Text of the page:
If you go to Brett Kavanaugh’s official page on the D.C. Circuit website, the first thing you’ll see is a photo of the judge staring right back at you, cheeks like Fuji apples, grinning and possibly suffering from mild gastrointestinal pain. And if you look at every other U.S. Court of Appeals website and their corresponding judge bios, you will not find another bio bearing an appellate judge’s photo. A handful of U.S. district judges use photos, but out of more than 160 current federal appellate judges, Kavanaugh, President Donald Trump’s second nominee for the Supreme Court, is the only one with a photograph of himself on his official court page.
This is curious. There’s a reason federal judges tend not to post their photos online. The U.S. Marshals Service, which is charged with protecting the federal judiciary, actually does “discourage the practice,” according to a spokesman. “We encourage them to keep a low profile online, and we actually do provide this information during judge orientations.” And while there’s no formal policy in place, “it’s something that we discourage for obvious reasons, just because of our responsibility to protect the judiciary.” The final decision on whether to use photos appears to be up to the individual courts.
It seems Kavanaugh or someone working for him decided not too long ago that it was time to ignore the marshal service’s guidance. The first photo to make an appearance on his bio page, according to the Internet Archive’s Wayback Machine, showed up sometime between August 2016 and October 2016, or right around the time Trump announced his second Supreme Court shortlist. (Kavanaugh wasn’t on that list or on the one before it.)
More changes soon followed. Let’s follow the evolution of his bio page, shall we?
From Feb. 5, 2012, to at least Aug. 6, 2016:
This, at least as far as the Internet Archive is aware, is the very first iteration of Kavanaugh’s page on the D.C. Circuit website. It was a bit longer than the other judges’ bios but by no means out of the ordinary for a well-shampooed product of the American meritocratic order.
From Oct. 21, 2016, at the latest to Nov. 23, 2016, at the latest:
Then, at some point not too long before Election Day in 2016, Kavanaugh — whom we invoke here synecdochically — decided it was time to give his page a makeover. Not only did he completely overhaul the text on his bio page, but his photo made its very first appearance.
You can see how the text was altered below (removals are in red; additions are in green).
From Nov. 23, 2016, at the latest to at least April 17, 2017:
Not long after Election Day, Kavanaugh did a little bit of cleanup. While we didn’t get a photo change, he did make a few key additions to his resume.
Perhaps most notably in this version, Kavanaugh appears to have realized that “extra-legal” does not actually mean “extracurricular but for judges.”
From July 15, 2018, at the latest to the present:
At some point between late April 2017 and mid-July of this year, Kavanaugh seems to have decided that his berobed, yearbook-style mugshot wasn’t capturing his full Brett-ness. This was an important period for him. In November 2017, it emerged that he’d finally made Trump’s Supreme Court shortlist. Somewhere around this time, the new photo appeared. Kavanaugh had graduated from Jostens to Olan Mills.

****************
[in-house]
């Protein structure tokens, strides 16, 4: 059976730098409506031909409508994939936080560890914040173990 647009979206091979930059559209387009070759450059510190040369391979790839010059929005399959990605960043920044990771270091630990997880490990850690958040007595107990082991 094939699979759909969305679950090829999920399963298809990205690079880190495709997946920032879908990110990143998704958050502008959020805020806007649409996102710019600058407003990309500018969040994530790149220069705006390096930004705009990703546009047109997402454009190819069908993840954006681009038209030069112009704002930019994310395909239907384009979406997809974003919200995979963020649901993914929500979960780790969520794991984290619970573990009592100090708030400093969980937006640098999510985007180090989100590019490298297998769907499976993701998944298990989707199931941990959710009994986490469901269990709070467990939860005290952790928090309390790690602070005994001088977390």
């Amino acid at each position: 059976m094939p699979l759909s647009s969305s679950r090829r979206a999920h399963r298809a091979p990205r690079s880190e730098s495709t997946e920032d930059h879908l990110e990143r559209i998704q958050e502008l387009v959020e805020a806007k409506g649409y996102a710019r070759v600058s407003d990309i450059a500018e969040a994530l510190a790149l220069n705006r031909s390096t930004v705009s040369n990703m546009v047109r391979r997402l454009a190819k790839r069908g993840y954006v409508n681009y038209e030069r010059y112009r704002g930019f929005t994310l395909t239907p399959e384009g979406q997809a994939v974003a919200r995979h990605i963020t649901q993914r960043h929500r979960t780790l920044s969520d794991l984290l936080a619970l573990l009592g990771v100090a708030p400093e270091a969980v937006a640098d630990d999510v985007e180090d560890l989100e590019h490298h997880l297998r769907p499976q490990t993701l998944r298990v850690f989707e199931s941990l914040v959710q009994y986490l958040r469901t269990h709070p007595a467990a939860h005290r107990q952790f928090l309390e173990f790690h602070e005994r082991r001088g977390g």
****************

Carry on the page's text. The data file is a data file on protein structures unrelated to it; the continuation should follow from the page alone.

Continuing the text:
The text, too, got a few more updates: a couple of additions to his resume, an unclear tense change on his volunteer work, and the clarification that his wife, Ashley (not me), is serving in a strictly nonpartisan role in her position as town manager of Section 5 of Chevy Chase Village, Maryland.
Untouched is the reference to Judge Alex Kozinski of the 9th Circuit, for whom Kavanaugh clerked earlier in his career. Kozinski quit the bench in December 2017 amid allegations of sexual misconduct involving more than a dozen women, some of them his former clerks. On Wednesday, the second day of his Supreme Court confirmation hearing, Kavanaugh said those allegations were “a gut punch for me,” adding that he was “shocked and disappointed. Angry. Swirl of emotions.”
His page has remained static ever since.
So why did Kavanaugh decide — around the time Trump was picking Supreme Court nominees — that he needed to have a photo next to his name, despite the warnings of the U.S. Marshals Service? And why was the text of his page tweaked and polished so often over the past few years, despite the fact that, until August 2016, it appears to have remained untouched?
One thing we do know is that, over the past few months, a number of people who stand very much to gain from Brett Kavanaugh’s rise to the Supreme Court have been letting everyone know just how great Brett Kavanaugh would be on the Supreme Court.
We also know that Kavanaugh didn’t mind making an effort when it came to getting his name onto Trump’s list of potential nominees. As Jason Sattler wrote in USA Today last week, “Kavanaugh campaigned for this appointment with a series of speeches in 2017 designed to align himself with former Justices Antonin Scalia and William Rehnquist in a way that elevated him to Trump’s list after not making the first two drafts.” And the timing of the various changes to his bio page certainly seem to indicate a quieter image-buffing campaign, going at least as far back as 2016.
It’s also possible some eager staffer just thought the world could use a little more Brett.
Either way, if you know anything about why Brett Kavanaugh is the only federal appellate judge in the country with a vanity shot, you can shoot me an email here.